The study of understanding and quantifying climate trends and extreme events and identifying any link to climate change is called ‘attribution’. Attribution methods are well advanced for climate properties like temperature, but less so for some other extreme events.

Various techniques, including our modelling, shows clearly that increasing greenhouse gases are responsible for observed warming of Australia’s climate over the last 100 years, and especially since mid-20th Century. It is now clear that human activity has increased the intensity or frequency of hot events on land and in the ocean as well as some other types of climate extremes.

A bushfire burns in the distance in Victoria.

The field of climate change event attribution research has emerged recently and can provide new insights into Australian climate extremes. Read more from Dr Michael Grose, with Bureau of Meteorology’s Dr Pandora Hope, on climate attribution in ECOS.

5. Climate change affects the processes that drive variability in the climate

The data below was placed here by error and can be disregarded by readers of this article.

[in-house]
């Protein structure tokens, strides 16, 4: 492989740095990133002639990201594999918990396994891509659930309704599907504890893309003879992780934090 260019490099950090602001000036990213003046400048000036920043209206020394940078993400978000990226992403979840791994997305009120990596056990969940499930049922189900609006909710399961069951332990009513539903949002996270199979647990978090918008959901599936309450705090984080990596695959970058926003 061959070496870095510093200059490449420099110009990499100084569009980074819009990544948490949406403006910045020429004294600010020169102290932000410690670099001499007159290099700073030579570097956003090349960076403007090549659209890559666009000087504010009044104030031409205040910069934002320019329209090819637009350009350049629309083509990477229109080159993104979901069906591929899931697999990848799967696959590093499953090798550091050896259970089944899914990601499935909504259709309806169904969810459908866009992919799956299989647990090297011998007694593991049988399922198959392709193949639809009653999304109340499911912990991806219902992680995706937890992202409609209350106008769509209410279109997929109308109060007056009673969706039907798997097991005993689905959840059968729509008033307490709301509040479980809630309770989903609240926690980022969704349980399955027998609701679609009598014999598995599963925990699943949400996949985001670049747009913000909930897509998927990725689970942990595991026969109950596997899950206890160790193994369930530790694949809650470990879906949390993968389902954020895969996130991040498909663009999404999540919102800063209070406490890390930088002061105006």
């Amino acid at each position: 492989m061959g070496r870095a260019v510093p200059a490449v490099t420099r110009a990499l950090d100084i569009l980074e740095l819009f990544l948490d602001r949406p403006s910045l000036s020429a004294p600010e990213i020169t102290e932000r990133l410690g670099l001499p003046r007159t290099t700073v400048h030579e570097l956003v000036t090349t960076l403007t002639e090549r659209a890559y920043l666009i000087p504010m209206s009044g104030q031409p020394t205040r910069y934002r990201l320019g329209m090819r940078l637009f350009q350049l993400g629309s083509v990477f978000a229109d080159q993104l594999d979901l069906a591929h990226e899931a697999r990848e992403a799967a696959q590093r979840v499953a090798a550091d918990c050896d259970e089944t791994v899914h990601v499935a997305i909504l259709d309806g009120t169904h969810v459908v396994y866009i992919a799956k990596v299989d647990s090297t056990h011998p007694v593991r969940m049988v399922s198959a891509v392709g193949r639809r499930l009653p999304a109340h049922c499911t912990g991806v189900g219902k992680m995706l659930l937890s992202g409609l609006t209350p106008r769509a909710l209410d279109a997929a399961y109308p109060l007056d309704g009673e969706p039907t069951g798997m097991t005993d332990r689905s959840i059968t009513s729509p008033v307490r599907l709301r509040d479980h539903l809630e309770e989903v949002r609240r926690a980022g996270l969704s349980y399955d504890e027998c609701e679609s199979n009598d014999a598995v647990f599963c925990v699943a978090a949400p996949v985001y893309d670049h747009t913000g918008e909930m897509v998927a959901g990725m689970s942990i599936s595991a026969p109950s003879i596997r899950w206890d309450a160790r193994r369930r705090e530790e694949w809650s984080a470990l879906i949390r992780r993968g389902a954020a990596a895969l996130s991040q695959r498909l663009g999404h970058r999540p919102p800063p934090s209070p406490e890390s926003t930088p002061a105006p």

Studies have shown that climate change has an impact on processes that drive the variability in our climate, like the El Nino Southern Oscillation (ENSO) and the Southern Annual Mode (SAM).

Therefore, the weather and climate that we experience – especially extreme weather and climate events – are also affected by the way climate variability is affected by climate change. There is an interaction between climate variability and climate change.

This means that it is very important to have high quality modelling capability in Australia, to provide future predictions and projections of future climates; because the past is no longer a reliable guide to the future, because of climate change.

6. Climate change projections indicate increased risks of climate extremes and natural disasters

There is high confidence that Australia will continue to warm. 2019, Australia’s warmest year on record, would become a cool year in the future under high greenhouse gas emissions.